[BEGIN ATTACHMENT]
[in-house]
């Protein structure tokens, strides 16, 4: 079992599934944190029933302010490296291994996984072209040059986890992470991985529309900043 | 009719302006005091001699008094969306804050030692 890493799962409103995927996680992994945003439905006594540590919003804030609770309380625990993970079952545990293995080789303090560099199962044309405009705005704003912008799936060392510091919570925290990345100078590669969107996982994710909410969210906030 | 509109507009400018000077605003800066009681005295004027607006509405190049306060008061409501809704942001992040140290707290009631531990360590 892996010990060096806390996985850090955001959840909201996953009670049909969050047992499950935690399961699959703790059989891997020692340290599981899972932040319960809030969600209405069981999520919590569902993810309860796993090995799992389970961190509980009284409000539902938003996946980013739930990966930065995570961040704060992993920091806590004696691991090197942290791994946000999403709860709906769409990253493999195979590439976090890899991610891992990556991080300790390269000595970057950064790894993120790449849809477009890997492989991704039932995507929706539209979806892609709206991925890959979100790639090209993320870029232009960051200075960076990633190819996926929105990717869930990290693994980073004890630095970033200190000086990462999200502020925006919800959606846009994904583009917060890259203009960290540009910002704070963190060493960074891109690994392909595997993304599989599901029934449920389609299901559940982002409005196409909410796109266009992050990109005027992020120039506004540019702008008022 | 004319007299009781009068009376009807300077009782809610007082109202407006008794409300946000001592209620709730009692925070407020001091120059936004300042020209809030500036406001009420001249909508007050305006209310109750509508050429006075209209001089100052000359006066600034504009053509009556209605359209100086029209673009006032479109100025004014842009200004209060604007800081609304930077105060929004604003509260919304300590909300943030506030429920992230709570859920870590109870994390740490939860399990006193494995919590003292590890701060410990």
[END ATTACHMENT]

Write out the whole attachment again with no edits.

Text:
[in-house]
């Protein structure tokens, strides 16, 4: 079992599934944190029933302010490296291994996984072209040059986890992470991985529309900043 | 009719302006005091001699008094969306804050030692 890493799962409103995927996680992994945003439905006594540590919003804030609770309380625990993970079952545990293995080789303090560099199962044309405009705005704003912008799936060392510091919570925290990345100078590669969107996982994710909410969210906030 | 509109507009400018000077605003800066009681005295004027607006509405190049306060008061409501809704942001992040140290707290009631531990360590 892996010990060096806390996985850090955001959840909201996953009670049909969050047992499950935690399961699959703790059989891997020692340290599981899972932040319960809030969600209405069981999520919590569902993810309860796993090995799992389970961190509980009284409000539902938003996946980013739930990966930065995570961040704060992993920091806590004696691991090197942290791994946000999403709860709906769409990253493999195979590439976090890899991610891992990556991080300790390269000595970057950064790894993120790449849809477009890997492989991704039932995507929706539209979806892609709206991925890959979100790639090209993320870029232009960051200075960076990633190819996926929105990717869930990290693994980073004890630095970033200190000086990462999200502020925006919800959606846009994904583009917060890259203009960290540009910002704070963190060493960074891109690994392909595997993304599989599901029934449920389609299901559940982002409005196409909410796109266009992050990109005027992020120039506004540019702008008022 | 004319007299009781009068009376009807300077009782809610007082109202407006008794409300946000001592209620709730009692925070407020001091120059936004300042020209809030500036406001009420001249909508007050305006209310109750509508050429006075209209001089100052000359006066600034504009053509009556209605359209100086029209673009006032479109100025004014842009200004209060604007800081609304930077105060929004604003509260919304300590909300943030506030429920992230709570859920870590109870994390740490939860399990006193494995919590003292590890701060410990």